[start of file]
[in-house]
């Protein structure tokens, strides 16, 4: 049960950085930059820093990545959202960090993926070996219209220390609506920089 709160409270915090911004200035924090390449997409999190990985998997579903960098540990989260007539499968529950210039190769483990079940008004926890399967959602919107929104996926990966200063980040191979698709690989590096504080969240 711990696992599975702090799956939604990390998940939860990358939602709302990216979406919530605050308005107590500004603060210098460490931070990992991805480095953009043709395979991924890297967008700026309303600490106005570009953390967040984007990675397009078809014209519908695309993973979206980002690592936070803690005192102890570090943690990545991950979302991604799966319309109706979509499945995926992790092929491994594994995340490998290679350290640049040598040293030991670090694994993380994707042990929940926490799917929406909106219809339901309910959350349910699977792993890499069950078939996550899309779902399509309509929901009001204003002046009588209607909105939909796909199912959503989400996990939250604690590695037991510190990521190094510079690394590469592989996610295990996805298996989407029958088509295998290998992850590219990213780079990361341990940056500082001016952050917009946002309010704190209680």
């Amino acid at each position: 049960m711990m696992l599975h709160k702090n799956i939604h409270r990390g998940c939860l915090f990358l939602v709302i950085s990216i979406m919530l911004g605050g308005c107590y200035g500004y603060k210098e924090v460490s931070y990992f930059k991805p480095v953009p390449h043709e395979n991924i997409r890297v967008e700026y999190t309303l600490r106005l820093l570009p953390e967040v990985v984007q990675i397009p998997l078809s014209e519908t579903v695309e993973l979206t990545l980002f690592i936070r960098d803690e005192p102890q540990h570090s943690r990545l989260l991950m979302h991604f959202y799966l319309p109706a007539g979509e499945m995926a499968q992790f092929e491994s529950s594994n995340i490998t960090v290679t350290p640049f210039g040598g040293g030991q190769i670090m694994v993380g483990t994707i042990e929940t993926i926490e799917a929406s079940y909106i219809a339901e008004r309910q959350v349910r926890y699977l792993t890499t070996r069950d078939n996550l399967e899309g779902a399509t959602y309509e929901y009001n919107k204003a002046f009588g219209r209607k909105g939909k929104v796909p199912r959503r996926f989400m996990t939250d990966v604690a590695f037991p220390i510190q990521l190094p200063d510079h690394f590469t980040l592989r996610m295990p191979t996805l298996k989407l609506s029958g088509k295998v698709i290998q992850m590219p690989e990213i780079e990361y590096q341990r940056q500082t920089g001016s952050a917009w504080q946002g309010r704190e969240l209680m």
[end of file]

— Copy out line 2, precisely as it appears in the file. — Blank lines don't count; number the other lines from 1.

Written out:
């Protein structure tokens, strides 16, 4: 049960950085930059820093990545959202960090993926070996219209220390609506920089 709160409270915090911004200035924090390449997409999190990985998997579903960098540990989260007539499968529950210039190769483990079940008004926890399967959602919107929104996926990966200063980040191979698709690989590096504080969240 711990696992599975702090799956939604990390998940939860990358939602709302990216979406919530605050308005107590500004603060210098460490931070990992991805480095953009043709395979991924890297967008700026309303600490106005570009953390967040984007990675397009078809014209519908695309993973979206980002690592936070803690005192102890570090943690990545991950979302991604799966319309109706979509499945995926992790092929491994594994995340490998290679350290640049040598040293030991670090694994993380994707042990929940926490799917929406909106219809339901309910959350349910699977792993890499069950078939996550899309779902399509309509929901009001204003002046009588209607909105939909796909199912959503989400996990939250604690590695037991510190990521190094510079690394590469592989996610295990996805298996989407029958088509295998290998992850590219990213780079990361341990940056500082001016952050917009946002309010704190209680």